And then in the second half of the book he abandons all pretence of disinterested enquiry as he weighs into a searing attack on the English class system and the failures of Socialism to deliver necessary progress. In his intensely personal reaction to the conditions of work and life that he saw, he may have got some things, and some people, wrong. He may have been patronising. He describes working conditions, indignities of a system of dole and public assistance, and cynical exploitation of tenants by landlords that should make life unbearable, and yet people bore it.
But his anger should be back in fashion. The postwar settlement, which shaped my life, saw a great improvement in much of what Orwell described, but now his observations are resonating with me so strongly. Bearing down on benefits with a rationale that they are undeserved; seeking to drive down the costs of labour; pricing people out of decent homes – this is precisely what Orwell was describing in the late 30s, and it is all happening now. The attitudes towards this that he describes can be heard and read now, from politicians and their potential voters. As I said, once again this is required reading, and I am glad I read it at last. It was high time.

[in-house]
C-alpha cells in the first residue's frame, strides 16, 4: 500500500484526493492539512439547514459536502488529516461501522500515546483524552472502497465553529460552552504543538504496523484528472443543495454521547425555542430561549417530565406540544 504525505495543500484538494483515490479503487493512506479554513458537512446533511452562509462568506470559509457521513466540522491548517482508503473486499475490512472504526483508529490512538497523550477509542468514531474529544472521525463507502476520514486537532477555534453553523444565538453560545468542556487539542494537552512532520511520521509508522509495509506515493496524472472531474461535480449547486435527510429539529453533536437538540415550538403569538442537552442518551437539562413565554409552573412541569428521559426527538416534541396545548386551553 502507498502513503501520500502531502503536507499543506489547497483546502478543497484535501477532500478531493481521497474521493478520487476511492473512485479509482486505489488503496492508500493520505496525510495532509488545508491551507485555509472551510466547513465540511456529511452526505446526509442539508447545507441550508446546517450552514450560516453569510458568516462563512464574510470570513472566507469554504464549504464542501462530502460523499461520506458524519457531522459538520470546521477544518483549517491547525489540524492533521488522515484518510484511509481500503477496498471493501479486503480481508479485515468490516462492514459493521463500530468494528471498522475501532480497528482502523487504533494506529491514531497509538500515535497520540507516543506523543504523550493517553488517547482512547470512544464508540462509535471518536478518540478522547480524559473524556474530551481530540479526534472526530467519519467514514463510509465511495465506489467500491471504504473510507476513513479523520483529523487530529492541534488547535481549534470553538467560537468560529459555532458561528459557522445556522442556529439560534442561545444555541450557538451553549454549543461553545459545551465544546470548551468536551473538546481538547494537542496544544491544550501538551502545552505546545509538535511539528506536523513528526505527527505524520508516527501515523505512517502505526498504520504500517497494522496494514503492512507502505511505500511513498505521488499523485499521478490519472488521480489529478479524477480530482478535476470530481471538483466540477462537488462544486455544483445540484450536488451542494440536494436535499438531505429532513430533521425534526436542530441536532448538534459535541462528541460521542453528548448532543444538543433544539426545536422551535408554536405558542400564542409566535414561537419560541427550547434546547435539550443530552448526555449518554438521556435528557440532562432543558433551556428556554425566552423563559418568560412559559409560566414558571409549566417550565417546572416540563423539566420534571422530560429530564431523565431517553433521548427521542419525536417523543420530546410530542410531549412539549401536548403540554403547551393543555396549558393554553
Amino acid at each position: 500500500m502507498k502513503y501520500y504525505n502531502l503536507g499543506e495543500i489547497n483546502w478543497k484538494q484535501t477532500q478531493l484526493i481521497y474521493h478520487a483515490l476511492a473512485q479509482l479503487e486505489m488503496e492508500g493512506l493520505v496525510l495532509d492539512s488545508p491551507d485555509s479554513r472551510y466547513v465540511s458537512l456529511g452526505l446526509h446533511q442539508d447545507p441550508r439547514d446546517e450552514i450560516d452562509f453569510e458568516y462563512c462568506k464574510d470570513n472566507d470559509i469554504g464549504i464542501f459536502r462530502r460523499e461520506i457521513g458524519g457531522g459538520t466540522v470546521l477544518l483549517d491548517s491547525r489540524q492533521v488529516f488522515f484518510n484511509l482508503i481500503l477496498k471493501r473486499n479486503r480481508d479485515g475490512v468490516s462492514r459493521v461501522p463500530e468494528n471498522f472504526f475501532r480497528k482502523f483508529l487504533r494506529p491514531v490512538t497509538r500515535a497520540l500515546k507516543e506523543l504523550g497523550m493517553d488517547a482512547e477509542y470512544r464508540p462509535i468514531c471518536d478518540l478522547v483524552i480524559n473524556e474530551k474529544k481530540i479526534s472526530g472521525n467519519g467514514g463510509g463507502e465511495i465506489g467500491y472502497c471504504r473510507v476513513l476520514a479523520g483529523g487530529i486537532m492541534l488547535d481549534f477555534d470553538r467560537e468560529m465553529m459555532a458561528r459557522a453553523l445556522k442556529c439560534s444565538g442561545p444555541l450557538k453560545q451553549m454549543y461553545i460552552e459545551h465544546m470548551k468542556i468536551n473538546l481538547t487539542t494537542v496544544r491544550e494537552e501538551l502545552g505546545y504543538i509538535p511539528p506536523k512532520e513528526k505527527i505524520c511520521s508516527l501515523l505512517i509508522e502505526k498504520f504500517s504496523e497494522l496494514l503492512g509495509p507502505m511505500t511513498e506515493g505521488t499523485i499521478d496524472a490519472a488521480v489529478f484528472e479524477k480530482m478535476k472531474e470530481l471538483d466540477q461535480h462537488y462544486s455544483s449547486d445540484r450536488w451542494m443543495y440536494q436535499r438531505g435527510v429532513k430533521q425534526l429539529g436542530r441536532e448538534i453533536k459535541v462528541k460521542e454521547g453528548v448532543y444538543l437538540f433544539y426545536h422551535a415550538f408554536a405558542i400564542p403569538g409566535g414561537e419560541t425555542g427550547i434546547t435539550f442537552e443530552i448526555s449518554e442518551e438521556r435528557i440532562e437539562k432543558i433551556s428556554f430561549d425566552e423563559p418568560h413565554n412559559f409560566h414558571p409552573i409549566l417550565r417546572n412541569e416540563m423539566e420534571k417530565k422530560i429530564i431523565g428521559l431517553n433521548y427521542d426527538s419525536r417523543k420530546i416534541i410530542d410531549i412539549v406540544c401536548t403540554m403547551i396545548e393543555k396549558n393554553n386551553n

George Orwell: The Road To Wigan Pier. London: Penguin Books, 2007 (Penguin Classics). 240pp
ISBN 13: 9780141185293
First published: Gollancz, 1937.
My copy is the Penguin edition of 1962, reprinted in 1978.
We're back! The foxes have stretched their legs, run about the fields, and had plenty of naps - but the Summer Break is over and we've got a corker of an autumn lined up. (Yes, it's August, but let's face it... it's autumn now.)